"Video is driving mobile data traffic"
By 2017, mobile data traffic in India is projected by Cisco's Visual Networking Index to reach a whopping 900 petabytes per month, up from 15 petabytes per month in 2012. Factors such as the increasing market penetration of affordable smartphones, access to regional content relevant for users from smaller cities, consumption of online video from mobile devices and innovation in the service provided by mobile operators will contribute towards the explosion of mobile internet in India. The mobile data explosion will primarily be propelled by video. New and affordable devices have made mobile media more accessible and compelling to the mass market. Cisco's VNI predicts that by 2017, 60 per cent of all mobile data will consist of video alone.
According to Opera Software's State of the Mobile Web report which tracks trends on the mobile web, the number of people using smartphones to access the Web in India increased by 136.6 per cent in the last year. They constitute 19 per cent of the total number of users who actively browse the web from their mobile devices using the Opera Mini browser.
The increasing usage of internet from phones has opened up new avenues for publishers and content providers. After social networking, information and entertainment websites are driving mobile data consumption. Because the penetration of mobile devices is spread beyond the Tier-I and Tier-II cities, content in regional languages is highly prized. India is considered a 'mobile-first' country, meaning many users have their mobile phones as their first window to the web. There will be an increasing demand for localised content for such users.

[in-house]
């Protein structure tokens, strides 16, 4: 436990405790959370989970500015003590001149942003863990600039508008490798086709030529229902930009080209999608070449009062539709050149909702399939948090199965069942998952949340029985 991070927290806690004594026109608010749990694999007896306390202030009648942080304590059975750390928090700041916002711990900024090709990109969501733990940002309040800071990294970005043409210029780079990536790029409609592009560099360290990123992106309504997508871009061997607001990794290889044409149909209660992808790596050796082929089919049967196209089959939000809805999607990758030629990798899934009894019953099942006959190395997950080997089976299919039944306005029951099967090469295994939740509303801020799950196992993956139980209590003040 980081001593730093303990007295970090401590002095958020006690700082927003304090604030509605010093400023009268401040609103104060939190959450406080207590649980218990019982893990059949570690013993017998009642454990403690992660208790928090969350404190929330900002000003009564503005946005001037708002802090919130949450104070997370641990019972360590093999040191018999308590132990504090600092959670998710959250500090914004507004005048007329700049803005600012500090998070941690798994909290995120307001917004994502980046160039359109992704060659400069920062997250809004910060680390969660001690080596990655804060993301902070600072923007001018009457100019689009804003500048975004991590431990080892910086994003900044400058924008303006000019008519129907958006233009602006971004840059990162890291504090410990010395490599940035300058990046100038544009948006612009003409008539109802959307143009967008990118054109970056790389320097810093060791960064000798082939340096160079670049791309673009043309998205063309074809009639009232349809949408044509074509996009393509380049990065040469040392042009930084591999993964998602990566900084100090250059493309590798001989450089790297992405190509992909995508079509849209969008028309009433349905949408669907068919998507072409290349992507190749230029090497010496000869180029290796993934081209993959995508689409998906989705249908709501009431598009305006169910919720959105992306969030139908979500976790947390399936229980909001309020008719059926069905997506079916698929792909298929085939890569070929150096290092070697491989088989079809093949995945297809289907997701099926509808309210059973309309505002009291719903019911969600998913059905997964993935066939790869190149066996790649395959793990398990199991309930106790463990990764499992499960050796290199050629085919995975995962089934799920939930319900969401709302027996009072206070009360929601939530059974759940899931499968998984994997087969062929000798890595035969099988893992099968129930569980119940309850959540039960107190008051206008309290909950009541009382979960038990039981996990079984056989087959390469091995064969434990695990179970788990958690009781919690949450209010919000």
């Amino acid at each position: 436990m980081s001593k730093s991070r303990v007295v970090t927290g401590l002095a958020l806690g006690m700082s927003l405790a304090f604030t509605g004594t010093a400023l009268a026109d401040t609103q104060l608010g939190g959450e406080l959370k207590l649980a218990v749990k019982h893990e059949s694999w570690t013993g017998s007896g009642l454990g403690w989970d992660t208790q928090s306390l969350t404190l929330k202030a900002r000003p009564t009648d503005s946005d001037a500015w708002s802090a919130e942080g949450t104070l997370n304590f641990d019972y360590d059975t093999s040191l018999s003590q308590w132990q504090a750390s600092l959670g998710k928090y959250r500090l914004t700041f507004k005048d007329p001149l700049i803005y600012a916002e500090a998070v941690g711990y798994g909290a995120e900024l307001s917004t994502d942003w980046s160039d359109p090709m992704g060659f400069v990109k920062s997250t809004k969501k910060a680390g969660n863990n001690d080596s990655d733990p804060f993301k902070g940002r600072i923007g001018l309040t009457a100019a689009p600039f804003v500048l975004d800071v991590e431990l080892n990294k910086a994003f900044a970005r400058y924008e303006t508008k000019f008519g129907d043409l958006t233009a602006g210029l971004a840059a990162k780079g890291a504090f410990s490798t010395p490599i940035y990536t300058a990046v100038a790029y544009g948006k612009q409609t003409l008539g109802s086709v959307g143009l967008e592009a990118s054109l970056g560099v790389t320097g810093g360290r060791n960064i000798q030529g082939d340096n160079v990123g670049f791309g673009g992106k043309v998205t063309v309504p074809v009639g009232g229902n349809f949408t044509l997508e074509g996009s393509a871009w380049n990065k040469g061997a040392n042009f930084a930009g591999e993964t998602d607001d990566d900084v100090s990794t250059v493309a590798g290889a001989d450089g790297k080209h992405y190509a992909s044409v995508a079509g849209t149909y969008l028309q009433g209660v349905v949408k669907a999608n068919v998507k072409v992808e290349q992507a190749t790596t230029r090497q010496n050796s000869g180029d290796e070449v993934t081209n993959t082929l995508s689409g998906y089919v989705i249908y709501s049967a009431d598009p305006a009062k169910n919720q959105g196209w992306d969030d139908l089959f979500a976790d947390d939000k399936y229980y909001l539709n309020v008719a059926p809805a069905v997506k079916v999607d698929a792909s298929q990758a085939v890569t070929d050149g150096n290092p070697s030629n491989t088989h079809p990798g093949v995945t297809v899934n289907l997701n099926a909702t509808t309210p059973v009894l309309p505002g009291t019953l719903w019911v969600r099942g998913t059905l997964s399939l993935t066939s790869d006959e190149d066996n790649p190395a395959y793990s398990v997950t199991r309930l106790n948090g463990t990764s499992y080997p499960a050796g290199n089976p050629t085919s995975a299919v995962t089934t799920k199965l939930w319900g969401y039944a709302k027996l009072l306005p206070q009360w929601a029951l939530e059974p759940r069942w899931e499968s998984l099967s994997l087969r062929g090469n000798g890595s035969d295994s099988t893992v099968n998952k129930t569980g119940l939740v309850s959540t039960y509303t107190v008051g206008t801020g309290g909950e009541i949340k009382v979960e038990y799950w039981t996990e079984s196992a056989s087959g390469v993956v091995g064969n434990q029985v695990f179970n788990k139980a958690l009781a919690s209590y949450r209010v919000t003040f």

Vice-president, Opera Software, South Asia
According to a report by Ericsson, India saw 742 million mobile subscriptions in the third quarter of 2013, including a net addition of 10 million new subscribers. The gap between the total number of mobile subscriptions and mobile internet users, however, is still significant. Although devices are getting smarter and bandwidth is improving with time, challenges remain. Mobile manufacturers have only just begun to produce low-cost smartphones. Networks are improving but infrastructure improvements take time.